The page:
Our Response to CoGS Statement
(released March 18, 2022; footnote 1 added March 24)
There is much in the statement from the Council of General Synod (CoGS) to consider and respond to. At this time, we are focusing our attention on the statement’s response to our three action items.
Our open letter asked for public commitments to:
- Release the unredacted findings of the investigation to a representative chosen by the survivors; and
- Require the resignation of the ACC church official who circulated a draft of the Anglican Journal article to four institutions outside the General Synod office; and
- Submit an apology for publication in the Anglican Journal that summarizes the investigation report, confesses wrongdoing, and presents a plan of action that is a worthy beginning of repentance.
First, the CoGS statement indicates that for the survivors to see the report, they must meet with the Primate. We believe it is inappropriate to stipulate that survivors of sexual violence and ecclesial misconduct must meet with the leader of a church and provide assurances of confidentiality before they can receive factual information. We have therefore asked CoGS to ensure that the survivors have access to the report independent of such a meeting. We also note CoGS’ request that the Editorial Board be given access to the report, and have asked CoGS to ensure that the survivors are given first access so that any private information contained therein can be appropriately redacted.
Second, our request for the resignation of the individual who leaked the drafts has been ignored. The CoGS statement did not address accountability in any discernible form beyond a general expression of regret.
Third, we note the unconditional apology offered by CoGS. However, it remains unclear who precisely is apologizing, and for what. We still await a public apology that takes personal responsibility and confesses wrongdoing with specificity.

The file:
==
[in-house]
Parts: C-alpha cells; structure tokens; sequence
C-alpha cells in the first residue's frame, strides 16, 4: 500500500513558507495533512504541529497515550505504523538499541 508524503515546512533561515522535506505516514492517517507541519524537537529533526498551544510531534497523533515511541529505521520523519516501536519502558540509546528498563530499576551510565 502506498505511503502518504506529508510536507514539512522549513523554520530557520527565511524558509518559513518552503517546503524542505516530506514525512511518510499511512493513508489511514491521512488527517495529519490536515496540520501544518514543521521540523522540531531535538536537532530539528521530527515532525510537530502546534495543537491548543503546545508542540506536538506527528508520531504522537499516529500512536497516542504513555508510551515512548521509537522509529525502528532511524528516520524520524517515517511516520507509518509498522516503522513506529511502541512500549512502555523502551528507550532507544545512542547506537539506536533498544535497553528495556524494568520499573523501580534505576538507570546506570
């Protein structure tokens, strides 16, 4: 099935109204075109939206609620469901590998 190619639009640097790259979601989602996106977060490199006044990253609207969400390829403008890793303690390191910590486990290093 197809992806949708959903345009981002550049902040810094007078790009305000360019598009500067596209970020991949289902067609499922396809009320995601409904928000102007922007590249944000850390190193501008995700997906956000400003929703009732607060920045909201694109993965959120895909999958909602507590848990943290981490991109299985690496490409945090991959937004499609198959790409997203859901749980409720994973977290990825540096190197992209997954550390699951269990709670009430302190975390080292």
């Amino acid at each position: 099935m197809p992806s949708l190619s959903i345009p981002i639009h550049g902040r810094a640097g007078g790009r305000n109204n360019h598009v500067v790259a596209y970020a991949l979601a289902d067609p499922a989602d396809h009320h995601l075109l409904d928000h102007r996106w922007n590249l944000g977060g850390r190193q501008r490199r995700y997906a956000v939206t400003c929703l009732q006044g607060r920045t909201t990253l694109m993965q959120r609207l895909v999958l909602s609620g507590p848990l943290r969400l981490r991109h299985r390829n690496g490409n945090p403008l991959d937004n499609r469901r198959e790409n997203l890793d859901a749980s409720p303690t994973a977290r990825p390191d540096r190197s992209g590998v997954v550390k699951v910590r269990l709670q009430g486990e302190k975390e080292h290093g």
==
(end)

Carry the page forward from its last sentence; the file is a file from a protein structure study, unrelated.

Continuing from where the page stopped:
Fourth, we note the claim that “recollections of the specific details differ.” This echoes the Primate’s earlier allusion to “misrepresentations” in our open letter. Yet in the four weeks since our open letter was published, no one has told us what these misrepresentations might be or provided any evidence that contradicts the account given in our open letter.
Finally, the statement notes “the challenge faced by church leadership at all levels, given both the Gospel imperative to care for the powerless and victimized, and their covenanted responsibility to the institution.” We believe the church as an institution is not a proper end of Christian action, but a means to achieving the ends of the Gospel. The church lives by serving Jesus and others; the church dies by serving itself.
Carolyn & Michael
 see this paragraph from the statement: “5. CoGS is assured that the written report of the independent investigator deals entirely with journalistic matters, and says absolutely nothing about the circumstances of the original complaints by the individuals. There may be valid reasons for not making that report publicly available in its entirety. However, the Council notes the Primate’s offer to meet with the three individuals, along with a mutually agreeable facilitator, to share the full report, with appropriate mutual assurances of privacy and confidentiality. CoGS also recommends that the full report be discussed with the members of the Editorial Board, to assist them in making future improvements.”